People not looking for work?

Discussion in 'Politics' started by LilOlLady, May 5, 2012.

  1. LilOlLady
    Offline

    LilOlLady Gold Member

    Joined:
    Apr 20, 2009
    Messages:
    7,841
    Thanks Received:
    660
    Trophy Points:
    140
    Location:
    Reno, NV
    Ratings:
    +762
    PEOPLE NOT LOOKING FOR WORK?
    Then what the hell or they doing? Welfare don’t pay the rent, buy clothes, pay doctor bills, bill gas and food stamps run out before the end of the month and they are not looking for work? People who are use to working do not stop looking for work and settle for being in a state or mere existence. This is just RRWE rhetoric to further their attacks on Obama. How do you measure people not looking of work?
    Unemployment is at 8.1% and RRWE are running scared and will ask anything to make obama look bad before the election. Jobs are being created, businesses are hiring but people are not looking for jobs? Anyone not looking for job do not want a job.
    Do we count Illegal Aliens working, not working and not looking for work when the unemployed rate is taken? Millions of Illegal Aliens in the work force taking jobs form Americans can also account for the unemployment rate of Americans.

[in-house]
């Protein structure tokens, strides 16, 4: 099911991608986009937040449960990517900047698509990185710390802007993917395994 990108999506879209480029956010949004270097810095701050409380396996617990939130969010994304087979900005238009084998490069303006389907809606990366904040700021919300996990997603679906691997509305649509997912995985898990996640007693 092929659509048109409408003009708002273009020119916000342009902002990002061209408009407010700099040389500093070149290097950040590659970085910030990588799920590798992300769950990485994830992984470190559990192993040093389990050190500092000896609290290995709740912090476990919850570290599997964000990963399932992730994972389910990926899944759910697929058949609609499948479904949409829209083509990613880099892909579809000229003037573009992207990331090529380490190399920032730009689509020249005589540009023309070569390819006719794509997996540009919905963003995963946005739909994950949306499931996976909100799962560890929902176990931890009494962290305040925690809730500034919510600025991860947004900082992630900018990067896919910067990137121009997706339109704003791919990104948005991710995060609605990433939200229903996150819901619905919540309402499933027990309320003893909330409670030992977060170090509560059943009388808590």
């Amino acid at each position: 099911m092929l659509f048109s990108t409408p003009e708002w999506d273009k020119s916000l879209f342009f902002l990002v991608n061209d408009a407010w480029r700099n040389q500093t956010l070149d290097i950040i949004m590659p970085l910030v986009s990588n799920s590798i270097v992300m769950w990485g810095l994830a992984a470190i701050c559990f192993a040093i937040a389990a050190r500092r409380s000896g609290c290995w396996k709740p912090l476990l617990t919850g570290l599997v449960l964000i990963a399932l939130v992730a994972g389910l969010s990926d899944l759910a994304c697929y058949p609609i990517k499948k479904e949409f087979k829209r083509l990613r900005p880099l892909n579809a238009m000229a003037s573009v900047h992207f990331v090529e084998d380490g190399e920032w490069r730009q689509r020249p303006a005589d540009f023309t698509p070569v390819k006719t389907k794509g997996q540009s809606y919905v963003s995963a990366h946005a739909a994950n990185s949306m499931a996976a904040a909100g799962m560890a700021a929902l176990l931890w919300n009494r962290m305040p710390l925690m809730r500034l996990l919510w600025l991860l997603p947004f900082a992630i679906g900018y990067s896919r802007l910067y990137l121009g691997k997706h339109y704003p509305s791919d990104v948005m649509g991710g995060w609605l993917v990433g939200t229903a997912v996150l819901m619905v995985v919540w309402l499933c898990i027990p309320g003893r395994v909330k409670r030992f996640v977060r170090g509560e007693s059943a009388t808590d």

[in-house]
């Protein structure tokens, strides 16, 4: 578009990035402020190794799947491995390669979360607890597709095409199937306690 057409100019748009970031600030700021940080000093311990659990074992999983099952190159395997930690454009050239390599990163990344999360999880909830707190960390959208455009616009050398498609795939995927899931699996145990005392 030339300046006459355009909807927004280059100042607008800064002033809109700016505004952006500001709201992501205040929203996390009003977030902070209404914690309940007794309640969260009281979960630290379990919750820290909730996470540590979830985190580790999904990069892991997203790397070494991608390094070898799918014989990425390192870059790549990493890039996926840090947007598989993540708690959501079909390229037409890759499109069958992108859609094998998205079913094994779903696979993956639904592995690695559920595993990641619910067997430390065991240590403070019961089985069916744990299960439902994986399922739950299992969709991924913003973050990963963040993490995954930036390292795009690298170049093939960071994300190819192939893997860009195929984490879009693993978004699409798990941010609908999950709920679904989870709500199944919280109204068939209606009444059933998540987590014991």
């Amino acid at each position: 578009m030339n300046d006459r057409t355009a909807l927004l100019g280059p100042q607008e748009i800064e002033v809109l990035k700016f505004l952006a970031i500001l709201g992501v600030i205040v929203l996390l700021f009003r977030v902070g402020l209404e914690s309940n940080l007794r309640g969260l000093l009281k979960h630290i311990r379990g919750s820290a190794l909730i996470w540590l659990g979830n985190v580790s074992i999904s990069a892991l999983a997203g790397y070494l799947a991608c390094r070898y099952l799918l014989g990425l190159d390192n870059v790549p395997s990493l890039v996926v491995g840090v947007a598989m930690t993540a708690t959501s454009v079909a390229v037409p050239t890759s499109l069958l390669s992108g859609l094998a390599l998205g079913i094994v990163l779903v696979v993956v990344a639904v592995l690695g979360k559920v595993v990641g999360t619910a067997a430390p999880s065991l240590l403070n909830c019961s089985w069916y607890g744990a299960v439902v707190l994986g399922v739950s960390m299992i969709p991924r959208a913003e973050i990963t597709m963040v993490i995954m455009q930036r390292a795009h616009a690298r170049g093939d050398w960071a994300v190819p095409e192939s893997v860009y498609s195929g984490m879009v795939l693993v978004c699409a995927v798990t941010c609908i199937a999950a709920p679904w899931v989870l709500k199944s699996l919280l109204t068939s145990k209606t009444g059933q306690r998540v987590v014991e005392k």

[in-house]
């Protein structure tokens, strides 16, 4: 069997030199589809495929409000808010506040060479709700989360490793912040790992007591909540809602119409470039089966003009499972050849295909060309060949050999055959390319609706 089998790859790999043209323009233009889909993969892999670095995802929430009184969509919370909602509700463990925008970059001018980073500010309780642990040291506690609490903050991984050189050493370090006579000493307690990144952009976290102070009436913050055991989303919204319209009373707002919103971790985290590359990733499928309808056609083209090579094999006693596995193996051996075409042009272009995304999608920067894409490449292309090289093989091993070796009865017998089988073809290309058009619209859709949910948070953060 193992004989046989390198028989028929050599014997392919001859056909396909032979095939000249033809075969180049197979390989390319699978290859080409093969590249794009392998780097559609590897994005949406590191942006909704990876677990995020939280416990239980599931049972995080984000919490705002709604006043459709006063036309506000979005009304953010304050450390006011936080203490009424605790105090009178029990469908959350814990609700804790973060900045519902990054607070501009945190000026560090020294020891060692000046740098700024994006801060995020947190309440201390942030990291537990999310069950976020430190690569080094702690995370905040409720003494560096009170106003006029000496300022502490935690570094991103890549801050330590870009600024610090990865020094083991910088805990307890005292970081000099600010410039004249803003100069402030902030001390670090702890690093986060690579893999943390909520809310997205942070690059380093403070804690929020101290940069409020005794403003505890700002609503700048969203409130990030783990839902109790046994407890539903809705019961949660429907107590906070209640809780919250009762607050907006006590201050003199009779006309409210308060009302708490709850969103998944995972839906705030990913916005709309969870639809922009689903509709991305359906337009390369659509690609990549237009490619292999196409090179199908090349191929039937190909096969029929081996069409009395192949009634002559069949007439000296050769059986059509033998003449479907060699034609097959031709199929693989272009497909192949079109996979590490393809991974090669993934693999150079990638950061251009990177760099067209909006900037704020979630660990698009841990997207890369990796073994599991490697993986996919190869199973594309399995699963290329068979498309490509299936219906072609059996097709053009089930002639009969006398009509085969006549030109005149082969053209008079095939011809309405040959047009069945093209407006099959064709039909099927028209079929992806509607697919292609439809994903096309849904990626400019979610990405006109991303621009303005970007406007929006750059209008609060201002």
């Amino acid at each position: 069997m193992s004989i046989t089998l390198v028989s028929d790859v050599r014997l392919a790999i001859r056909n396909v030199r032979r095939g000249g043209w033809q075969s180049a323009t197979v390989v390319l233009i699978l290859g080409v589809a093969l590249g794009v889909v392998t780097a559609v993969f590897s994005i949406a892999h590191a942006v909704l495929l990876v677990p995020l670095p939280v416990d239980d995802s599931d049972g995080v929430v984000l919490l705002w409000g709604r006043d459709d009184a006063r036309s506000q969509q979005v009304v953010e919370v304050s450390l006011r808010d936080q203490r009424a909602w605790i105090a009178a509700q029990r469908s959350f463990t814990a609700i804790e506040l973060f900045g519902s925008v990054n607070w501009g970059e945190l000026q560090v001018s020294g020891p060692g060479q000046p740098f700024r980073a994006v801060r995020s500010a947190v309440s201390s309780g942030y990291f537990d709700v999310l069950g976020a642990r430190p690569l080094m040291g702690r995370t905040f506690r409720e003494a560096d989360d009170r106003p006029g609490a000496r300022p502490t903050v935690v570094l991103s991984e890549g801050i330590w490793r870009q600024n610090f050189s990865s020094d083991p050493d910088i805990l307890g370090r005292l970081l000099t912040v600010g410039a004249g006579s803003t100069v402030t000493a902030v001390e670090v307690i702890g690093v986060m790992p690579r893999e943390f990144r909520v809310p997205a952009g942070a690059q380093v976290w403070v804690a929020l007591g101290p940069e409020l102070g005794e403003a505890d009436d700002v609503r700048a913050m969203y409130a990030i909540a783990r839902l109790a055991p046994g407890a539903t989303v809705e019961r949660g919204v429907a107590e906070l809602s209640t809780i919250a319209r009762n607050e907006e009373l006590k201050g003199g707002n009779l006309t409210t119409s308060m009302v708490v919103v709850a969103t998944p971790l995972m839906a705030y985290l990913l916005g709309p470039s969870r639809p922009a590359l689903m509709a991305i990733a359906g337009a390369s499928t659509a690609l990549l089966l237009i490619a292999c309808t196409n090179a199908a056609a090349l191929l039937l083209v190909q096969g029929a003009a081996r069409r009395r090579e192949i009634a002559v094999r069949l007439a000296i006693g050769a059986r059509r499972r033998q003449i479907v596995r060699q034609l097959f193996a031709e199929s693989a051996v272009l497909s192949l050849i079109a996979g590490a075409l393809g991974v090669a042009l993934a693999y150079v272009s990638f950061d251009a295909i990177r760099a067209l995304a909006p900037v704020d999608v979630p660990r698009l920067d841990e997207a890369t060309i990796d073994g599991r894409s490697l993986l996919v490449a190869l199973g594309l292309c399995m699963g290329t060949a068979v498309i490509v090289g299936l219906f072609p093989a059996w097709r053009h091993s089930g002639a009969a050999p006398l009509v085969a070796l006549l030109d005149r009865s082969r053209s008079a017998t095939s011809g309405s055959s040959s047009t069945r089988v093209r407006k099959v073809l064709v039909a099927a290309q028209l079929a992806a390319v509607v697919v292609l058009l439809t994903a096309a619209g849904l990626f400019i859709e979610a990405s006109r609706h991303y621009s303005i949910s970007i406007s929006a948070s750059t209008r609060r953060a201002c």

When Bush left office the unemployment rate was 7.5% was the because people was no longer looking for work?
     
  2. pinqy
    Offline

    pinqy Gold Member

    Joined:
    Jun 8, 2009
    Messages:
    5,054
    Thanks Received:
    574
    Trophy Points:
    165
    Location:
    Northern Virginia
    Ratings:
    +1,009
    You ask them if they're looking for work. The UE rate comes from a household survey and people are asked if they're working, looking for work, not looking for work, if they want a job, if they could take a job etc.

    Out of an Adult (16+) Civilian Non-Institutional population of 242,784,000, there are about 141,995,000 working, and 100,789,000 not working. 11,910,000 are available and looking for work (Unemployed) and 88,879,000 unavailable or not looking. Those are mostly 65 and older, married women, 16-19 year olds, and the disabled. Around 6 million say they want to work, but either couldn't take a job if offered or haven't looked in over a month.